Stimulate participants and discussion with the proper use of easels and supplementary visuals. Do not however rely on a deck of slides. People can read and challenge slide decks on their own, they do not need a meeting for that. Build slides that share causal links and supplement with visuals that stimulate. A visually dynamic meeting offers ‘sex appeal’ compared to others.

Secure Feedback

Get audible agreement, beginning with ground rules. Document decision points, preferably on large-scale poster size paper or white boards. As you build consensus, emphasize that consensus implies a quality decision that ALL participants can support, but NOT one that necessarily makes everyone happy. Consensus is something they can live with, and not disrupt in the hallways after the meeting.

Careful Review

Upon conclusion, carefully review and confirm that everyone understands next steps. If the meeting changes nothing, why meet?. Make the change or assignments visible and consider using a RASI chart for support. For any and all follow-up meeting(s), confirm future dates, times, and locations. Most importantly, conclude on time, or preferably, early. Before they depart, secure additional feedback on what you could have done to make the meeting even more successful. For solid and anonymous feedback, use our Post-it© note approach combined with the t-Chart called Plus-Delta. They provide more meaningful input than offered openly in public. Participants do not want to “embarrass” you with their criticism.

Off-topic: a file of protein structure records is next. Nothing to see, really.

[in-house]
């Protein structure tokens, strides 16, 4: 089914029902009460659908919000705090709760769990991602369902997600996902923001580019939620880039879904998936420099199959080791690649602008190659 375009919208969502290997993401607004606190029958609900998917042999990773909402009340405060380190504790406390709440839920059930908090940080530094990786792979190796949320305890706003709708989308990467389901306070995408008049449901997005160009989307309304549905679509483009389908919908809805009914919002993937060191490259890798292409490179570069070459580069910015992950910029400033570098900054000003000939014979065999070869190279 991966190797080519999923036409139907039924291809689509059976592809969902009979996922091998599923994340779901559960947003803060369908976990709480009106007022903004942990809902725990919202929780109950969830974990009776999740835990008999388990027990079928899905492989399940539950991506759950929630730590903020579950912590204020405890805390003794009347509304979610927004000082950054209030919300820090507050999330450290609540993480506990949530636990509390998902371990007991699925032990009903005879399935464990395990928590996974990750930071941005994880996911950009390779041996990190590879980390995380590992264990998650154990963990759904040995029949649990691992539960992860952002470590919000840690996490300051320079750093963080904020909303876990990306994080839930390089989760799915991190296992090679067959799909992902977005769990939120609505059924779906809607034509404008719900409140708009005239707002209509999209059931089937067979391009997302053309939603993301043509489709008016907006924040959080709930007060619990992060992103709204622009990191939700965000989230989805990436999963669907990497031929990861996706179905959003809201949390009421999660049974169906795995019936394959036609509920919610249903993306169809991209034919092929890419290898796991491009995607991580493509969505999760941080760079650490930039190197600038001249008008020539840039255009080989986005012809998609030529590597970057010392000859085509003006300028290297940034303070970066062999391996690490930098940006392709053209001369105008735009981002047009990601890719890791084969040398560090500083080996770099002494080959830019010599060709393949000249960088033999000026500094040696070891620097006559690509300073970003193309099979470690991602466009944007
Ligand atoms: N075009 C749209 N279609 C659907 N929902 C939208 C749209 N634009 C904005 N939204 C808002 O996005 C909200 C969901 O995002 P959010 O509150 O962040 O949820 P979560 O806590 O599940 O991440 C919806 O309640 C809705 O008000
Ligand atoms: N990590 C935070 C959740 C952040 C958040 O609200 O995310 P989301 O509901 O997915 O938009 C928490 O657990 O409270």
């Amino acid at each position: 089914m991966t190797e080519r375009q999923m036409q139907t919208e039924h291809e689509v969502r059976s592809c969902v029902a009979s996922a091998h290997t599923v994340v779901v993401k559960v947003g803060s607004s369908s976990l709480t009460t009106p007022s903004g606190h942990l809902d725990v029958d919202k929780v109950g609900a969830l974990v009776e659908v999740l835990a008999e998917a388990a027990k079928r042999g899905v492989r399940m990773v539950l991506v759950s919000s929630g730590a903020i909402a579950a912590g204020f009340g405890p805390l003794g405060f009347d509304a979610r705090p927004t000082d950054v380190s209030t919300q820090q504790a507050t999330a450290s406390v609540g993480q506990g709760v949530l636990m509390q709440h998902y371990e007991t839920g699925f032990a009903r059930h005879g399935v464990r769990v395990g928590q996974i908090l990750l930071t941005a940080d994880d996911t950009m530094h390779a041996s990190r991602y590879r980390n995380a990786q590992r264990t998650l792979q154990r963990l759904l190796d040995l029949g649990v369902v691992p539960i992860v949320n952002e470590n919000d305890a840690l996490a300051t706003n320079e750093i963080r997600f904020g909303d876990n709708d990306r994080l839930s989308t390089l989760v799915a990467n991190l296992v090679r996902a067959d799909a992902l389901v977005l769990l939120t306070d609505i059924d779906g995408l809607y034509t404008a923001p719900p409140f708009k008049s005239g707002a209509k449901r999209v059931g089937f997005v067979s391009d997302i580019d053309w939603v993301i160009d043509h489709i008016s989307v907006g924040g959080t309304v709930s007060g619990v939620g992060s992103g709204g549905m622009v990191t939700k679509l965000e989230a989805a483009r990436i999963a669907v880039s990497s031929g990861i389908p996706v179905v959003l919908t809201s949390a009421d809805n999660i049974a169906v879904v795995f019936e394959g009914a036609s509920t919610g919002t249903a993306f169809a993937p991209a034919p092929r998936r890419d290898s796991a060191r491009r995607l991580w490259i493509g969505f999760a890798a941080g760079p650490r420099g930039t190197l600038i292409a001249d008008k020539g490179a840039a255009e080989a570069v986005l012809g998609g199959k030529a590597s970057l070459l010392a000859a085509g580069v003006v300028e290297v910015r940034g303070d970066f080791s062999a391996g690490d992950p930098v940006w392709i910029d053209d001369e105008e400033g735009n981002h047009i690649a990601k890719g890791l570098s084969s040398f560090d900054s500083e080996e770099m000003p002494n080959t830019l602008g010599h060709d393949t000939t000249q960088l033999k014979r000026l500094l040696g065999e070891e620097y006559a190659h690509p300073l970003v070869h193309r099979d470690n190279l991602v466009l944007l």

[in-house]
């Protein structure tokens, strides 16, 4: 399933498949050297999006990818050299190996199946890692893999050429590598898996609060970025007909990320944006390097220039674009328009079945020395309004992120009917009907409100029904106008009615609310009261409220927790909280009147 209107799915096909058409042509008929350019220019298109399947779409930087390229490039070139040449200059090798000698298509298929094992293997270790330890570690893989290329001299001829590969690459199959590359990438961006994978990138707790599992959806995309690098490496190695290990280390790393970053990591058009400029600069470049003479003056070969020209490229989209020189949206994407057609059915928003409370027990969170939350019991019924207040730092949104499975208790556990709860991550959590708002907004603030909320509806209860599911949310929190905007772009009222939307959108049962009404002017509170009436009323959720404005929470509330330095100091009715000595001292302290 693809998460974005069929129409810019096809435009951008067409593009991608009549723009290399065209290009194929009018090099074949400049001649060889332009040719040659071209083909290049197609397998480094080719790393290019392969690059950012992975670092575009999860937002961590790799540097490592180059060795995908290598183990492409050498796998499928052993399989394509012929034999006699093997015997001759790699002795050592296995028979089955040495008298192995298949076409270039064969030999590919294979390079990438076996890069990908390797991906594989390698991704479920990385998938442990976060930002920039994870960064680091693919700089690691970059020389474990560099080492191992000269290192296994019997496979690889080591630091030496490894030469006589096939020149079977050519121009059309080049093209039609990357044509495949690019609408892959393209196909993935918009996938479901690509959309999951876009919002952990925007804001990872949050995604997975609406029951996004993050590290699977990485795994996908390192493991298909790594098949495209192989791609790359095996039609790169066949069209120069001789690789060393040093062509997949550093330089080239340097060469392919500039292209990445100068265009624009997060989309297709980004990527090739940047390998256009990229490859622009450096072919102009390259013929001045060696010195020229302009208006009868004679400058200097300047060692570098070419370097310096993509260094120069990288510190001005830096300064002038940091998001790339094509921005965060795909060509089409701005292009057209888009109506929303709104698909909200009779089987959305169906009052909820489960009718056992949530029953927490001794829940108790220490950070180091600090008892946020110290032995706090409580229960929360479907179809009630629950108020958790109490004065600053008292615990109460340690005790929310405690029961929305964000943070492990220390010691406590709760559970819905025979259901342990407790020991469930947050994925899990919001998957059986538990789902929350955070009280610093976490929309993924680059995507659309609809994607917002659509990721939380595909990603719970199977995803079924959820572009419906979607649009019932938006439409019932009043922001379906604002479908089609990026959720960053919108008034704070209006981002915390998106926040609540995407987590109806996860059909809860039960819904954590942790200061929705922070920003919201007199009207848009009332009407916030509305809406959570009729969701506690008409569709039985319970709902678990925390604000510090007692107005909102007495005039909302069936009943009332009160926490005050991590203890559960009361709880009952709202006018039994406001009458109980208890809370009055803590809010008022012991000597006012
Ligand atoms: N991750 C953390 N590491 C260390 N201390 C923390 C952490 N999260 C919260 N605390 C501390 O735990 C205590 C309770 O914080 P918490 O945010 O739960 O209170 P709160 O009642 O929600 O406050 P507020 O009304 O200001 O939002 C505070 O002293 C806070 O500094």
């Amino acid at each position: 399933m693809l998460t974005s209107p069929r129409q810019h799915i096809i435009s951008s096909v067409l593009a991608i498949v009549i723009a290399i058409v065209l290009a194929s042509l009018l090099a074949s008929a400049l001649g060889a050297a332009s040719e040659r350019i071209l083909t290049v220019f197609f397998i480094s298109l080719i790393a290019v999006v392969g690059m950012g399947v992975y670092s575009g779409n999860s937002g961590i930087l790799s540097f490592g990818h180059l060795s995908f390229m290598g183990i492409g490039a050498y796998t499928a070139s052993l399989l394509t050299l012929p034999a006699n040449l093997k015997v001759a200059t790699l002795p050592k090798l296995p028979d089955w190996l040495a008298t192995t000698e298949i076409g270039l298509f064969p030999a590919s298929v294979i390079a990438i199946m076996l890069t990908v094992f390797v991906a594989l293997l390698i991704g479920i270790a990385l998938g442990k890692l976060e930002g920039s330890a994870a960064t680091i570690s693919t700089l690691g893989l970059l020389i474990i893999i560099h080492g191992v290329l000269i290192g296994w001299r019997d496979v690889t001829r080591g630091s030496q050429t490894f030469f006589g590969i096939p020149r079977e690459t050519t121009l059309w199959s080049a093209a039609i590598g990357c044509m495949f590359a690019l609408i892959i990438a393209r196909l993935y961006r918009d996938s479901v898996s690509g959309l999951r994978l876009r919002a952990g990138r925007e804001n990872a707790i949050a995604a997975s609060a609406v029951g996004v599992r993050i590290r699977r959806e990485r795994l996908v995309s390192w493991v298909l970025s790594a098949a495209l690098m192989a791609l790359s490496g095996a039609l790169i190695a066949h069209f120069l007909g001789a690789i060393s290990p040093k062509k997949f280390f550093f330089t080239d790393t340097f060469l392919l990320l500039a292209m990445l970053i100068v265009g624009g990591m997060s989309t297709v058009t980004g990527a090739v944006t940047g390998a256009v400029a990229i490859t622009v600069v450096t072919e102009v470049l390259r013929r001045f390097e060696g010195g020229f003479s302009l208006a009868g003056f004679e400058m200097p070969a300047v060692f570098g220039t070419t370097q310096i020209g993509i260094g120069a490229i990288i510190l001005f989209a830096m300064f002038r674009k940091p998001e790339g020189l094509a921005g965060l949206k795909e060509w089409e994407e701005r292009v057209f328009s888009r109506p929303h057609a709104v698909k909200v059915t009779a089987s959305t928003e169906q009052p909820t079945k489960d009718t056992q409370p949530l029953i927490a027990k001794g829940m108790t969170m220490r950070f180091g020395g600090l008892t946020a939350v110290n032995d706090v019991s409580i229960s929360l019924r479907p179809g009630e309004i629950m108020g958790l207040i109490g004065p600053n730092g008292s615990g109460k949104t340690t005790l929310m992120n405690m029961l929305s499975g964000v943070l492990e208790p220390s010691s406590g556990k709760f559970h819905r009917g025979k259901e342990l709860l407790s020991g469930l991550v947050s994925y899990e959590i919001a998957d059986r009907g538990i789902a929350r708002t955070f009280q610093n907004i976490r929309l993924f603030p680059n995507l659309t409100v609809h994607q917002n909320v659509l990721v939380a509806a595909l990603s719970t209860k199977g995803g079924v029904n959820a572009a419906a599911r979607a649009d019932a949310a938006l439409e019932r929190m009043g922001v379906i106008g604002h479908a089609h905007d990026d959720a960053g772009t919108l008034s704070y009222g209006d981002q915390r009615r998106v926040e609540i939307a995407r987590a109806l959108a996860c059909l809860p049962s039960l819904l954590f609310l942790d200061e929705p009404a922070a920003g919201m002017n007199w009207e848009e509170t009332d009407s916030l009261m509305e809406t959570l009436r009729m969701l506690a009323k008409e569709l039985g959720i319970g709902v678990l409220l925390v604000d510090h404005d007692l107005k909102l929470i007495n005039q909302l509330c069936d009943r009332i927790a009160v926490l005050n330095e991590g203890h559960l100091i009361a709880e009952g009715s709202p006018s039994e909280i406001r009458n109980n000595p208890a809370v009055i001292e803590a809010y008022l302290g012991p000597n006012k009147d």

Why meetings fail? By following the suggestions above you can circumvent the three most common complaints about meetings, namely:

  1. Disorganized (ie, uncertain output or outcome)
  2. Length (ie, wasted time)
  3. Predetermined decisions (meetings are a poor form of persuasion)


Finally, MG RUSH  professional facilitation curriculum focuses on providing methodology. Each student thoroughly practices methodology and tools before class concludes. Additionally, some call this immersion. However, we call it the road to building impactful facilitation skills.